I recently read an article that a friend posted on Facebook titled, Your Brain on Divorce. The article was written by divorce attorney and mediator Michelle Crosby for The Huffington Post. As I read the article, I couldn’t help but see the parallels between the intended subject, marital divorce, and the dynamics one often sees in business divorces.
The emotions Crosby talks about in the marital context included jealousy and guilt, which are less common in a business divorce than anger, confusion and perhaps the pain of rejection. But the irrational behavior triggered by those emotions is all too common. As Crosby put it, “These feelings can blind us to reality, compelling us to fling painful words or do things we know – rationally – we shouldn’t. It can feel like an out-of-body experience.”
Crosby goes on to explain that the sometimes over-the-top emotional responses are scientifically predictable behavior based on the fight-or-flight hard-wiring in the amygdalae of our brains. According to Crosby, it’s the place where many of our emotions and memories live, a place Crosby calls the “puppy brain.”
“When exposed to scary triggers, especially those with deep emotional ties, the puppy brain doesn’t just react, it freaks out,” Crosby says. “It runs wildly. It stops listening and runs to the corner to hide or begins chewing on furniture out of frustration. Things get messy.” If you’ve gone through or are going through a messy business divorce, I am willing to bet you can relate.
According to Crosby, the best way to deal with a “puppy brain” run amok is to engage the “wise owl brain,” otherwise known as the pre-frontal cortex. This is where, in a perfect world, our friends “Logic” and “Behavior Management” reside. They are much better companions during a potentially messy business divorce than the willful puppy that can make its presence known in 20 milliseconds or less when an emotional trigger is tripped. As Crosby notes, “This is a dangerous time. That puppy can really get us into trouble, knocking over established agreements, lashing out at the slightest hint of a threat, and worse.”
So, how does one keep the puppy brain in check long enough to disentangle oneself from one’s business partners? Here are Crosby’s suggestions:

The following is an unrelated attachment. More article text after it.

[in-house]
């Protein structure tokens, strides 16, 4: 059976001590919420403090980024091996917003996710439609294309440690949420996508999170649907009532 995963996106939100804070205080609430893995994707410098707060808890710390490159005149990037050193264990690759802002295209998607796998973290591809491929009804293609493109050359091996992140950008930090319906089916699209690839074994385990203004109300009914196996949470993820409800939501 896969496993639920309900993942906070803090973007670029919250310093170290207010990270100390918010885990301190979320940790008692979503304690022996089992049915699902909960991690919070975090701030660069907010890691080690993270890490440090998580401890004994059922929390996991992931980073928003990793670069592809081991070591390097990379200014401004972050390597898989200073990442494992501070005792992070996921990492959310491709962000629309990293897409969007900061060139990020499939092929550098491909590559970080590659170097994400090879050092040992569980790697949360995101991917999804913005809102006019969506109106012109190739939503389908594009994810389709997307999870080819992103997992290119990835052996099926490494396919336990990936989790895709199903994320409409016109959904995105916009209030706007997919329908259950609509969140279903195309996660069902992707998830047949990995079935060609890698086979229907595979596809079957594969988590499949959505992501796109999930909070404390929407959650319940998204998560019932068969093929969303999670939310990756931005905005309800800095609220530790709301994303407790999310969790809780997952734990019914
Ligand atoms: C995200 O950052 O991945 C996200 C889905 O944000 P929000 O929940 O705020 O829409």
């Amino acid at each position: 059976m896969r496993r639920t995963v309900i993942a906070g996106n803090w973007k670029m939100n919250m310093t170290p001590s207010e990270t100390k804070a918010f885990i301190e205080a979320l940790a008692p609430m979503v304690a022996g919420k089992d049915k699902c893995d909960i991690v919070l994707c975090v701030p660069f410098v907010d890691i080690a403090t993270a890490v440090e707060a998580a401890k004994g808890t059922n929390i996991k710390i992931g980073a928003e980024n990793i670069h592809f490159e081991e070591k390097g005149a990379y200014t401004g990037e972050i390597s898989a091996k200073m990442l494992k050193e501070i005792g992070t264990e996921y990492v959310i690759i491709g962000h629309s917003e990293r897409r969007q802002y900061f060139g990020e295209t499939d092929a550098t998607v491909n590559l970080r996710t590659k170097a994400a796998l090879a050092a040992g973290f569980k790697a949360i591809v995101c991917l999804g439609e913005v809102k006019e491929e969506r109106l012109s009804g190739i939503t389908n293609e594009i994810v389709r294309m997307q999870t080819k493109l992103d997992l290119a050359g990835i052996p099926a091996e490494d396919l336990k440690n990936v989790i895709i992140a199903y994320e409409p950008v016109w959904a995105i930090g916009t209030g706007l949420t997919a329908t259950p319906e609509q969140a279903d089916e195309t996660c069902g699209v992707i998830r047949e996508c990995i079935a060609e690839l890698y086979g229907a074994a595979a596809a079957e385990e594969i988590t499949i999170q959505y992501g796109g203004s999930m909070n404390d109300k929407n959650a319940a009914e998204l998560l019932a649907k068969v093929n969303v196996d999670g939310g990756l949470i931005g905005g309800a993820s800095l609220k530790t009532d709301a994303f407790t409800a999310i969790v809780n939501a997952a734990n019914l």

1) Recognize when your puppy is off its leash. Are you using language you normally wouldn’t? Do you feel your body temperature rising? Are friends you trust telling you to calm down? All of us are different, but if you can learn to understand when your puppy brain is loose, you can learn how to get it back under control.
2) Take the puppy for a walk. It’s amazing how physical movement helps calm our emotional minds. Try it. If you feel your puppy coming on, get outside. Go for a walk or a take a quick trip to the gym. Movement will help you disengage that puppy brain or, in the worst-case scenario, just plain tucker it out.
3) Teach the puppy to sit. If you can’t get moving, do the opposite. Rest. Relax. Meditate. Even just a couple minutes of reflection on positive memories can get the puppy to slow down.
Of course, in any business divorce, it takes at least two to become untangled, and sometimes the puppy brain is sitting across the table from you. If the owner of that puppy brain hasn’t read this article, he may need some help getting his puppy brain enrolled in obedience school. But not from you. Especially not from you. Instead, according to Crosby, your best bet is to “stay calm and listen. Try asking open-ended questions to help guide the puppy back to its wise owl. Be patient; recognize that trying to ‘fix’ puppy brain in the moment, especially when you or the situation you are in is the trigger, probably isn’t going to work. Learning to identify and manage your puppy brain is a learned skill not likely to be taught in the heat of the moment.”
Molly O’Leary represents business and telecommunications clients throughout Idaho, and is a managing member of BizCounselor@Law, PLLC, in Boise. In addition, Ms. O’Leary is the immediate past president of the Idaho State Bar Board of Commissioners, and serves on the statewide advisory council for the Idaho Small Business Development Center. You can follow her on Twitter: @BizCounselor.